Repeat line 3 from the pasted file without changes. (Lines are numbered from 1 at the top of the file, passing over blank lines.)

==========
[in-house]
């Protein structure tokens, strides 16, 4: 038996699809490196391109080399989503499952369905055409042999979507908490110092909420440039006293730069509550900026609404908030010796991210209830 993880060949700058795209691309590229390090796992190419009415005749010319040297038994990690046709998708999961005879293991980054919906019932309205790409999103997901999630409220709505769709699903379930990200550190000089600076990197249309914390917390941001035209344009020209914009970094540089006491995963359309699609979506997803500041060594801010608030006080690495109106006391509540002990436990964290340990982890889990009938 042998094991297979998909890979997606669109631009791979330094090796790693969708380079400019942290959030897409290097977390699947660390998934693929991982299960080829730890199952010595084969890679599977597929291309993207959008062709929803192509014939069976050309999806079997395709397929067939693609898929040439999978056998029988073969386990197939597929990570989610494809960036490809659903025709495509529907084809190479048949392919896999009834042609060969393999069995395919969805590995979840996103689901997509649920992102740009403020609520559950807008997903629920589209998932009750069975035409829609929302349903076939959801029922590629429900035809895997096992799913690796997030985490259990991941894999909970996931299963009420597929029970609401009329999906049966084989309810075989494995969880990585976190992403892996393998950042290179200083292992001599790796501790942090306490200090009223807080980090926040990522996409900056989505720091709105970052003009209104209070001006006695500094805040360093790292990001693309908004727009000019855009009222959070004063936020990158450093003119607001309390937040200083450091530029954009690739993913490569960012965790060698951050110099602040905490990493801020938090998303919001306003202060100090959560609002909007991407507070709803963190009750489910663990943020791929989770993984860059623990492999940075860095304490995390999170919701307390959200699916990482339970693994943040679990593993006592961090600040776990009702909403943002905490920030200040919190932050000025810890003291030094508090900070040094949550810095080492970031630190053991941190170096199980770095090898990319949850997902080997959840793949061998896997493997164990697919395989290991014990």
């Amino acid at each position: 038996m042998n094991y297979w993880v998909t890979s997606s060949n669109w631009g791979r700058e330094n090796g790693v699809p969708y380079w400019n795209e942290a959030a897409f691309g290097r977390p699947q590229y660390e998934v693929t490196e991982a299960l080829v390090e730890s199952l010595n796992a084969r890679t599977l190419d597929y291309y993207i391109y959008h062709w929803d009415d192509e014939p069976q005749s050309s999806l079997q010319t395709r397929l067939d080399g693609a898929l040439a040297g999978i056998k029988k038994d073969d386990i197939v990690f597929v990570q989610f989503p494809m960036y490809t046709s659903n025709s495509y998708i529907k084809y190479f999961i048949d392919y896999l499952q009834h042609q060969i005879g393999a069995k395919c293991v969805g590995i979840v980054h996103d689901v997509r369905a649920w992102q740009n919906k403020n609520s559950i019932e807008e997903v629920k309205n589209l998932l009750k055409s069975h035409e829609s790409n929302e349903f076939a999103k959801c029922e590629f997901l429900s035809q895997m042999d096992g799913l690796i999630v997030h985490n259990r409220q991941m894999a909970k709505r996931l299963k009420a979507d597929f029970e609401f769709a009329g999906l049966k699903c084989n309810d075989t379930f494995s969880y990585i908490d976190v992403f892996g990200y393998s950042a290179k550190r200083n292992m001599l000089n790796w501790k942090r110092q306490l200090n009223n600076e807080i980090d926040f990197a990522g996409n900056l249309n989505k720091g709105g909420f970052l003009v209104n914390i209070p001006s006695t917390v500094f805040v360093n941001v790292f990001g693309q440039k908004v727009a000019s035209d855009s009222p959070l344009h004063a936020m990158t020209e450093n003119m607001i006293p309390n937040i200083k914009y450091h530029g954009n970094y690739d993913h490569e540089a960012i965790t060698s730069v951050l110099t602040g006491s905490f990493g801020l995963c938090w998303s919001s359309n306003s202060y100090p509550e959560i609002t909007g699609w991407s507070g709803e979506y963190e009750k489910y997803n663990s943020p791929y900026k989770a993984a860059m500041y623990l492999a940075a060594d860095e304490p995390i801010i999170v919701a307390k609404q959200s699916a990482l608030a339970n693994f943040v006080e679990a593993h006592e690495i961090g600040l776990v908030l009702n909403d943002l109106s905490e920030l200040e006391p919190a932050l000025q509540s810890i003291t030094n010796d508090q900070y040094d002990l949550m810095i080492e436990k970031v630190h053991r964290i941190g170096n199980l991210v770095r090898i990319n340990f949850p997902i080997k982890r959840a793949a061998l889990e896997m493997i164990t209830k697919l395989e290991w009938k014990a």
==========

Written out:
């Amino acid at each position: 038996m042998n094991y297979w993880v998909t890979s997606s060949n669109w631009g791979r700058e330094n090796g790693v699809p969708y380079w400019n795209e942290a959030a897409f691309g290097r977390p699947q590229y660390e998934v693929t490196e991982a299960l080829v390090e730890s199952l010595n796992a084969r890679t599977l190419d597929y291309y993207i391109y959008h062709w929803d009415d192509e014939p069976q005749s050309s999806l079997q010319t395709r397929l067939d080399g693609a898929l040439a040297g999978i056998k029988k038994d073969d386990i197939v990690f597929v990570q989610f989503p494809m960036y490809t046709s659903n025709s495509y998708i529907k084809y190479f999961i048949d392919y896999l499952q009834h042609q060969i005879g393999a069995k395919c293991v969805g590995i979840v980054h996103d689901v997509r369905a649920w992102q740009n919906k403020n609520s559950i019932e807008e997903v629920k309205n589209l998932l009750k055409s069975h035409e829609s790409n929302e349903f076939a999103k959801c029922e590629f997901l429900s035809q895997m042999d096992g799913l690796i999630v997030h985490n259990r409220q991941m894999a909970k709505r996931l299963k009420a979507d597929f029970e609401f769709a009329g999906l049966k699903c084989n309810d075989t379930f494995s969880y990585i908490d976190v992403f892996g990200y393998s950042a290179k550190r200083n292992m001599l000089n790796w501790k942090r110092q306490l200090n009223n600076e807080i980090d926040f990197a990522g996409n900056l249309n989505k720091g709105g909420f970052l003009v209104n914390i209070p001006s006695t917390v500094f805040v360093n941001v790292f990001g693309q440039k908004v727009a000019s035209d855009s009222p959070l344009h004063a936020m990158t020209e450093n003119m607001i006293p309390n937040i200083k914009y450091h530029g954009n970094y690739d993913h490569e540089a960012i965790t060698s730069v951050l110099t602040g006491s905490f990493g801020l995963c938090w998303s919001s359309n306003s202060y100090p509550e959560i609002t909007g699609w991407s507070g709803e979506y963190e009750k489910y997803n663990s943020p791929y900026k989770a993984a860059m500041y623990l492999a940075a060594d860095e304490p995390i801010i999170v919701a307390k609404q959200s699916a990482l608030a339970n693994f943040v006080e679990a593993h006592e690495i961090g600040l776990v908030l009702n909403d943002l109106s905490e920030l200040e006391p919190a932050l000025q509540s810890i003291t030094n010796d508090q900070y040094d002990l949550m810095i080492e436990k970031v630190h053991r964290i941190g170096n199980l991210v770095r090898i990319n340990f949850p997902i080997k982890r959840a793949a061998l889990e896997m493997i164990t209830k697919l395989e290991w009938k014990a």